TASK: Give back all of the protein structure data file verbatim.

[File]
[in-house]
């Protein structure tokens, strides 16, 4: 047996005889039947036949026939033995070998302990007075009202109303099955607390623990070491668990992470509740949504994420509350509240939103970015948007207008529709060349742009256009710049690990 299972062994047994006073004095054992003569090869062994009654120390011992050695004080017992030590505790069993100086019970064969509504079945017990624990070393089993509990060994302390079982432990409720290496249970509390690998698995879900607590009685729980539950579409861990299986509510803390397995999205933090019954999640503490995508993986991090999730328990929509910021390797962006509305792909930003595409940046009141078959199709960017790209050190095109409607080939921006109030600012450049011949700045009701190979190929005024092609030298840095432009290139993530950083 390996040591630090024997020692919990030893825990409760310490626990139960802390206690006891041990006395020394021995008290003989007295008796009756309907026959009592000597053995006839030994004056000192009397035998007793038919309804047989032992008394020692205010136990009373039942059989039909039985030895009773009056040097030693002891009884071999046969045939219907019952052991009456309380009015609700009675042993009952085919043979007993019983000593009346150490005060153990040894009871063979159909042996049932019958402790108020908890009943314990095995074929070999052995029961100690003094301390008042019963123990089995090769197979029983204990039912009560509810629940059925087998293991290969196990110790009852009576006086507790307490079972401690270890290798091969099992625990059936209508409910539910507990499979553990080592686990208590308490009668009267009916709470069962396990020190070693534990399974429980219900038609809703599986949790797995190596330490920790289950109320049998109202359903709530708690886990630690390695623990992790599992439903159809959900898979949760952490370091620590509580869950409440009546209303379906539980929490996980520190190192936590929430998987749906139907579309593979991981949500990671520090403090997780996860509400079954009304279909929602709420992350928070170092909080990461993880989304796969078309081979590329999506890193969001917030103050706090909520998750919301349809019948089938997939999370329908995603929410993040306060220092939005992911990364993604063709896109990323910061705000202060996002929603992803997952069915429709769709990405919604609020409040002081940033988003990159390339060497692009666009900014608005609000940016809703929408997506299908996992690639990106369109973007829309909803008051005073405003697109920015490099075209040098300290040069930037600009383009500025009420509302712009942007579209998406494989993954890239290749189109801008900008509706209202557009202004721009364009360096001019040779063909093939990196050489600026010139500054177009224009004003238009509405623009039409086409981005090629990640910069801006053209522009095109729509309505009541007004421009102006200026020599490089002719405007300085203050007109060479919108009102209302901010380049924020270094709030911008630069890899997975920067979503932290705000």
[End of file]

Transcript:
[in-house]
């Protein structure tokens, strides 16, 4: 047996005889039947036949026939033995070998302990007075009202109303099955607390623990070491668990992470509740949504994420509350509240939103970015948007207008529709060349742009256009710049690990 299972062994047994006073004095054992003569090869062994009654120390011992050695004080017992030590505790069993100086019970064969509504079945017990624990070393089993509990060994302390079982432990409720290496249970509390690998698995879900607590009685729980539950579409861990299986509510803390397995999205933090019954999640503490995508993986991090999730328990929509910021390797962006509305792909930003595409940046009141078959199709960017790209050190095109409607080939921006109030600012450049011949700045009701190979190929005024092609030298840095432009290139993530950083 390996040591630090024997020692919990030893825990409760310490626990139960802390206690006891041990006395020394021995008290003989007295008796009756309907026959009592000597053995006839030994004056000192009397035998007793038919309804047989032992008394020692205010136990009373039942059989039909039985030895009773009056040097030693002891009884071999046969045939219907019952052991009456309380009015609700009675042993009952085919043979007993019983000593009346150490005060153990040894009871063979159909042996049932019958402790108020908890009943314990095995074929070999052995029961100690003094301390008042019963123990089995090769197979029983204990039912009560509810629940059925087998293991290969196990110790009852009576006086507790307490079972401690270890290798091969099992625990059936209508409910539910507990499979553990080592686990208590308490009668009267009916709470069962396990020190070693534990399974429980219900038609809703599986949790797995190596330490920790289950109320049998109202359903709530708690886990630690390695623990992790599992439903159809959900898979949760952490370091620590509580869950409440009546209303379906539980929490996980520190190192936590929430998987749906139907579309593979991981949500990671520090403090997780996860509400079954009304279909929602709420992350928070170092909080990461993880989304796969078309081979590329999506890193969001917030103050706090909520998750919301349809019948089938997939999370329908995603929410993040306060220092939005992911990364993604063709896109990323910061705000202060996002929603992803997952069915429709769709990405919604609020409040002081940033988003990159390339060497692009666009900014608005609000940016809703929408997506299908996992690639990106369109973007829309909803008051005073405003697109920015490099075209040098300290040069930037600009383009500025009420509302712009942007579209998406494989993954890239290749189109801008900008509706209202557009202004721009364009360096001019040779063909093939990196050489600026010139500054177009224009004003238009509405623009039409086409981005090629990640910069801006053209522009095109729509309505009541007004421009102006200026020599490089002719405007300085203050007109060479919108009102209302901010380049924020270094709030911008630069890899997975920067979503932290705000």